Laurie Olin Explains The Trouble With Washington

The noted landscape architect dissects how clumsy, ill-considered security measures have impacted our nation’s once majestic capital.

Frederick Law Olmsted’s pastoral vision for the grounds of the U.S. Capitol (viewed here from the western side) has been ruined by recent ad hoc security measures.

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Photo by Magda Biernat

The mess we’re in developed over two stages—security panic followed by security envy—and it didn’t start with 9/11. It began much earlier, when various terrorist events, starting with the 1972 Munich Olympics and the bombing of several embassies in Africa, caused the federal government to take a defensive posture out of fear. This led to the quickest, easiest, cheapest, heaviest solutions, and they all ended up in the pedestrian realm because the streets couldn’t be blocked. The sidewalks of New York City, Chicago, and Washington, D.C., were jammed with huge concrete planters or highway barriers that were meant to be temporary. Many of them persisted for years; some of them are still with us.

There has been a closing down of the public realm, which I find tragic. I believe it must be reclaimed as a civic space—visible, serviceable, handsome, and well-built. But first it has to undergo some design thinking about where defensive security measures can be placed and how they might be deployed.

The United States Capitol grounds were redesigned between 1874 and 1892 by the great landscape architect Frederick Law Olmsted. His fabulous design partook of the pastoral imagery of his earlier work in New York City’s Central and Prospect parks, with verdant spaces, clumps of trees, curvilinear paths, and free-flowing movement. The detail was Victorian, but quite lush, whether in the bronze casting, the stone carving, or the handsome low walls. Everything was a procession that guided movement, helped with grading, dealt with drainage, and produced a kind of sequence of views that led you to your government at work.

That’s the opposite of saying: “Stay out, keep away, don’t come near”—which is what happened to the grounds after 9/11. The area is under the jurisdiction of the architect of the Capitol, who answers only to Congress. Therefore, they did things their way, and with their own contracts. Everything that Olmsted had designed was suddenly thwarted, cut off, blocked. Some changes are in the wrong place; many are unnecessary. They’re ugly. Today the whole crew that messed things up—that president and his staff, the architect of the Capitol—are gone. But no one has thought to undo the changes and make it right.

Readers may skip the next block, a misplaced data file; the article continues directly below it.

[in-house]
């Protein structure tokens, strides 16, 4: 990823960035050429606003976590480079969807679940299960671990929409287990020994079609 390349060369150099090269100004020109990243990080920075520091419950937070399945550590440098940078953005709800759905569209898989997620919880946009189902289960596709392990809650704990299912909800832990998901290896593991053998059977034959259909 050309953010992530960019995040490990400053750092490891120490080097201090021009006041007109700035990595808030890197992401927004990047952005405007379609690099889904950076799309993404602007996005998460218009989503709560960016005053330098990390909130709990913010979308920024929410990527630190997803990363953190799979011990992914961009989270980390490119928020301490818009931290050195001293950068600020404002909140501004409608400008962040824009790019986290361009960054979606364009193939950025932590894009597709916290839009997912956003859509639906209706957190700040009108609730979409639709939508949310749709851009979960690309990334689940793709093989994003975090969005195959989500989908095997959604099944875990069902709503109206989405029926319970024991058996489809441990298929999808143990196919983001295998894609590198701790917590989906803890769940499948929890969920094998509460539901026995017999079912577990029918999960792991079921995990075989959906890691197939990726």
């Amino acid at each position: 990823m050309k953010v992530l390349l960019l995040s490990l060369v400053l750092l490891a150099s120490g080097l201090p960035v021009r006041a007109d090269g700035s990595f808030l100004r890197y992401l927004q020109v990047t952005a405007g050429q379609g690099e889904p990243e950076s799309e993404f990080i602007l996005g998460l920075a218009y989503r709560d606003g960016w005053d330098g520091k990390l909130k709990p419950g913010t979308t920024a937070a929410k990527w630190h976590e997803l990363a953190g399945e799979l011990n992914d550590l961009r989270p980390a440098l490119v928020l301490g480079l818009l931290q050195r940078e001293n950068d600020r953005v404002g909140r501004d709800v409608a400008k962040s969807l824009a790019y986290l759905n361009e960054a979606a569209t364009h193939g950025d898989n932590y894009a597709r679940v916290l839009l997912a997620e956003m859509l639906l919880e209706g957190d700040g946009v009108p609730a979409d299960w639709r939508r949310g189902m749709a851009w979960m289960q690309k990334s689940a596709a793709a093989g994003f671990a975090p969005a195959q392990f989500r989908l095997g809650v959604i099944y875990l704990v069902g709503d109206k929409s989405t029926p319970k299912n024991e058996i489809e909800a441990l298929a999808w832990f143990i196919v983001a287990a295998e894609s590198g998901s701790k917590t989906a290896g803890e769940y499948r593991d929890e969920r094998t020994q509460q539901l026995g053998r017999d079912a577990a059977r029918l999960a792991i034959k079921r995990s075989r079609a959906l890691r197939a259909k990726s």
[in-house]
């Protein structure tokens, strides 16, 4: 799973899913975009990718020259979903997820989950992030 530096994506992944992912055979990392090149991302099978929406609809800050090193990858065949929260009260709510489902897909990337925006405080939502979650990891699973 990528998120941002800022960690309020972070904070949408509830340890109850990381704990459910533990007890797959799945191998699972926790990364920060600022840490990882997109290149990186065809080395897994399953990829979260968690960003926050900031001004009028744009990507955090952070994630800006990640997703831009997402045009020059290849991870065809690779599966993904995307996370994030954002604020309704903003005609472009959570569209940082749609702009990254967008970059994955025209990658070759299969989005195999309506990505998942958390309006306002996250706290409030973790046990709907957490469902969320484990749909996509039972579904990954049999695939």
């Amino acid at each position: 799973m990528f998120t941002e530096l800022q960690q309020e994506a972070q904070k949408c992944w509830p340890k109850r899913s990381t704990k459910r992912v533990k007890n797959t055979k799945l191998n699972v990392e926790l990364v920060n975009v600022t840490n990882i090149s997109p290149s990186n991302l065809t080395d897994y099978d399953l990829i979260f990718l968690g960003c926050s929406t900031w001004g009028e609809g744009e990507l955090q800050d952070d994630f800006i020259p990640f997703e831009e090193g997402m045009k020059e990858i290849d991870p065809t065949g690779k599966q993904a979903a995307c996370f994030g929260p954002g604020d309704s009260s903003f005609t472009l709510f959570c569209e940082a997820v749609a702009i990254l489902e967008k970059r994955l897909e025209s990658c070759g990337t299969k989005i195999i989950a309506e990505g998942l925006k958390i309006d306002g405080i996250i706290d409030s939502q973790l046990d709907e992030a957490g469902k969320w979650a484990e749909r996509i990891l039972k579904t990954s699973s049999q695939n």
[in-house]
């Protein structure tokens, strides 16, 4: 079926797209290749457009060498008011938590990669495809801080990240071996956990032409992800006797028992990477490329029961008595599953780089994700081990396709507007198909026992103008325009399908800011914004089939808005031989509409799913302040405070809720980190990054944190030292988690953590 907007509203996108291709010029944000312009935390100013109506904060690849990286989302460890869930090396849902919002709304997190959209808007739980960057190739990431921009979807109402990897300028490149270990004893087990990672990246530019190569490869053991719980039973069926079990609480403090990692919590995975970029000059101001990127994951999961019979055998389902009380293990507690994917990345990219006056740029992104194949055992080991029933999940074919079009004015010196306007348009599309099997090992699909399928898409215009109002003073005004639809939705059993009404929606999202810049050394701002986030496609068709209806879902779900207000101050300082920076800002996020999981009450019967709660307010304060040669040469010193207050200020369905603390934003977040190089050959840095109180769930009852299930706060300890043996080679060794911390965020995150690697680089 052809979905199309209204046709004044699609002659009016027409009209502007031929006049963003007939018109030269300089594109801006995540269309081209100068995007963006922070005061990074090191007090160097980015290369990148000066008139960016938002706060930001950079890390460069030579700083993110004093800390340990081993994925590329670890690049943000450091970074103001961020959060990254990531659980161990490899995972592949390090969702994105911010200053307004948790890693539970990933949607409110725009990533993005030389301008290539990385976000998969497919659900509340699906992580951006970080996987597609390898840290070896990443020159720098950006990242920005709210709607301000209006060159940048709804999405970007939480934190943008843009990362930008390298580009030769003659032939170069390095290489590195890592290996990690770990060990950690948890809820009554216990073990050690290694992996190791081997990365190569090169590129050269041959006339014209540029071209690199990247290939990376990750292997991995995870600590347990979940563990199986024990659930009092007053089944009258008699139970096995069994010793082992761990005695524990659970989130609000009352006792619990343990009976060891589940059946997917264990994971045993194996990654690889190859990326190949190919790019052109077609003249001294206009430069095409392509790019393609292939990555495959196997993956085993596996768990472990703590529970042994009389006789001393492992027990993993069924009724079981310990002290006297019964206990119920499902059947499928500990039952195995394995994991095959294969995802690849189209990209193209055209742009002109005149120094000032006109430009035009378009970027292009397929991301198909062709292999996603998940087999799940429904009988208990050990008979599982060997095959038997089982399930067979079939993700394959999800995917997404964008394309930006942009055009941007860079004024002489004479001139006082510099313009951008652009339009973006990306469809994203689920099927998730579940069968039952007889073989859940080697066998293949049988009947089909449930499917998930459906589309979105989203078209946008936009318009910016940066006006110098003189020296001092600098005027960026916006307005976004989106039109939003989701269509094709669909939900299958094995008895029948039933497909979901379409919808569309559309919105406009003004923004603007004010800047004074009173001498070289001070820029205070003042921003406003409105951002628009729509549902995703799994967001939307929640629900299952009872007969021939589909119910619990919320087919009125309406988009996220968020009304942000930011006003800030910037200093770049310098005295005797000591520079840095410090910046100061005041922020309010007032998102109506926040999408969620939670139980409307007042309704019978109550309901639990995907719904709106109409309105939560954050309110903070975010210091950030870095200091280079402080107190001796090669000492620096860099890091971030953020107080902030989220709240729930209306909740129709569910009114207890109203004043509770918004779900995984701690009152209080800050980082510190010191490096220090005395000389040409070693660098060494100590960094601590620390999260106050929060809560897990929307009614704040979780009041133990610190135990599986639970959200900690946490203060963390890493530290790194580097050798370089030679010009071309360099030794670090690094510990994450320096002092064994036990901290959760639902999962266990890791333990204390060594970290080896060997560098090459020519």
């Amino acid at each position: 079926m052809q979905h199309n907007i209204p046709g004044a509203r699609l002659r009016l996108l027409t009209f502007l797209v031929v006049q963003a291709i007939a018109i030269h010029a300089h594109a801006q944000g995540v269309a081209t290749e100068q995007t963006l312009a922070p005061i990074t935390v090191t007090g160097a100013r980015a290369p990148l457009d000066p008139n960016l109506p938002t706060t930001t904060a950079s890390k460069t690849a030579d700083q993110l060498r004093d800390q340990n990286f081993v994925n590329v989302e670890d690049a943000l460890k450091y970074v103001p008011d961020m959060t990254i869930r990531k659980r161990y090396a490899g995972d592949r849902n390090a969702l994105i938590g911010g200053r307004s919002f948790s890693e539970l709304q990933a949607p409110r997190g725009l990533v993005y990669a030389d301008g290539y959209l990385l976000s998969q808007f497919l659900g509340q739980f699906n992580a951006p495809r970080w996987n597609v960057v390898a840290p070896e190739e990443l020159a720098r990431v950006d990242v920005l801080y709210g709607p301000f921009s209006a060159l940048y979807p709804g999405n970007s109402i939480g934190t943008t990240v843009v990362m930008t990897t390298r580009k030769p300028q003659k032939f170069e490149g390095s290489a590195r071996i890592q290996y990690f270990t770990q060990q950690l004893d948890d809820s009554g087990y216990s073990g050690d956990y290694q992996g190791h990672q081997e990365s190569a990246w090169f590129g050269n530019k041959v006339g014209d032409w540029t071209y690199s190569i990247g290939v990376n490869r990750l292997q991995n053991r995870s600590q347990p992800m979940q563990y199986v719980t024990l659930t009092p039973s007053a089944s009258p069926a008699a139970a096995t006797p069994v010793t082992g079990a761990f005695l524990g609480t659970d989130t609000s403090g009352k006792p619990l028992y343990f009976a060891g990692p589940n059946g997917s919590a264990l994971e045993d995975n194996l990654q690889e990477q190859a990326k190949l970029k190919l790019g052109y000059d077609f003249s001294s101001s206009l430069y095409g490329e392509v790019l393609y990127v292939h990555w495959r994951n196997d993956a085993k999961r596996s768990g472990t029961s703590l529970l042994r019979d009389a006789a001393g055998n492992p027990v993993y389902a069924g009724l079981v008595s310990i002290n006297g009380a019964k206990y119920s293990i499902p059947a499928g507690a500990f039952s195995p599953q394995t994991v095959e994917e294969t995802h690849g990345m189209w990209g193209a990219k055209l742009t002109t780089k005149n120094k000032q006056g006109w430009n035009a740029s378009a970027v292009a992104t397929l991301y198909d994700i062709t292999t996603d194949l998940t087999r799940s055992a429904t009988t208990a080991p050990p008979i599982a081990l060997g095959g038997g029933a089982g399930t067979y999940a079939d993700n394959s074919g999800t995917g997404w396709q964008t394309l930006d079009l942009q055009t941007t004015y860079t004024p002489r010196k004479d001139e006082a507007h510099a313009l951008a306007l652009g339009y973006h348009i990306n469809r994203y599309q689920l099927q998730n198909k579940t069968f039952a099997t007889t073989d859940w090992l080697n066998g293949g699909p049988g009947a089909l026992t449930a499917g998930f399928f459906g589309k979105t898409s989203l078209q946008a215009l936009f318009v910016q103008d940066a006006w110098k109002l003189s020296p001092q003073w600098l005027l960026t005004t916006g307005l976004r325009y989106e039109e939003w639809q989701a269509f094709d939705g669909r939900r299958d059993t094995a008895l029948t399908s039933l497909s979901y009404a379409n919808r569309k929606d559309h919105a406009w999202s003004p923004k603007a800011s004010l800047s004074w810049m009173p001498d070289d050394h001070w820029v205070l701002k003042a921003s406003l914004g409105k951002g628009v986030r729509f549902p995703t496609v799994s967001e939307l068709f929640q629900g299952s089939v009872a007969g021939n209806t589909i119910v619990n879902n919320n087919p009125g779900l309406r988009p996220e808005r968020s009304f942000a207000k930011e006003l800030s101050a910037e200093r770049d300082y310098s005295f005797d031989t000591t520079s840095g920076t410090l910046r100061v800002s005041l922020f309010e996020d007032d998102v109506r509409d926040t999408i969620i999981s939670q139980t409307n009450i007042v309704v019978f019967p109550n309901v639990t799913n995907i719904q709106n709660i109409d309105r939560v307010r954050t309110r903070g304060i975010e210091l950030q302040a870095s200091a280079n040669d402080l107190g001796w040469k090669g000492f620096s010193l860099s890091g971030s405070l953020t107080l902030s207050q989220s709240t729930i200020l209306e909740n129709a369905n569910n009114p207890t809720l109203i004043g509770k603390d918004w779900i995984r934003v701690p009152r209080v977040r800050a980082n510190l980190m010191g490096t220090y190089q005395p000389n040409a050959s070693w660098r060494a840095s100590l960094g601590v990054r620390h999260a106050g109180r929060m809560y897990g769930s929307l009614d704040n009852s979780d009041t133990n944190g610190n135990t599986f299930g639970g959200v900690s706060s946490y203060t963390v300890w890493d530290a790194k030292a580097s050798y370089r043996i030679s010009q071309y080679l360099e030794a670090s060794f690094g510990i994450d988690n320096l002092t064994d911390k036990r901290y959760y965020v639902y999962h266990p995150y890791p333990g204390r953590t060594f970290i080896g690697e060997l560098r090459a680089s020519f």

Security is not a new problem for landscape architects. Look at the Iron Age forts across northern Europe and central Asia, and you will see moats, banks, berms, barriers, and hedges. Look at the fences around the Royal Parks in London, and the gates of the chateaux in Europe. We consider many of these security measures a part of our design legacy. But they weren’t built for tanks. We have a new level of problem, bringing the military into what was either a civic or domestic realm. That’s been our trouble—how do you take these things that are negatives, and leverage them? How do you turn them into something that will enhance the public environment?

When we were working on the Federal Reserve Bank in Kansas City, Missouri, we designed some low retaining walls, stone benches, and then basins and fountains. There is this ensemble of things that look like park furniture, welcoming and gracious. But you’re basically sitting on an anti-terrorist device, meant to keep cars at a distance and stop fast-moving vehicles. Then there’s what Lucinda Sanders, my colleague at OLIN, did at the Museum of Jewish Heritage in Lower Manhattan’s Battery Park City. The beautiful black basins and benches with lights under them—those are crash barriers. But they’re also places where kids play. The pieces that Rogers Marvel Architects did at Wall Street are goofy and sculptural. They’re in the middle of a street that had to be closed for now, but they don’t appear to be fences, bollards, or gates.

You don’t want to make the design arbitrary. You want people to think, “This is inevitable, and this is comfortable.” One of the things that interests me about the work of the Olmsted firm was its spirit: Don’t make anything too short; err on the side of generosity, make it seem ample. People want to feel that there’s no meanness, that there’s a kind of ease with which things are done. Of course, you have to work a lot harder to make something look easier.

The writer J. B. Jackson once said that every American is entitled to an environment that is biologically wholesome, socially just, and spiritually rewarding. Security is part of the wholesomeness; sound, safe, functional. But the minute you add “socially just,” that means you’re not discriminating, you’re not keeping anybody away out of convenience. We need to think about how to achieve this, but on a much more lasting basis. We must have a transparent government, we must have an open society, we must have safety for the citizenry, and we must design for all these ideals.

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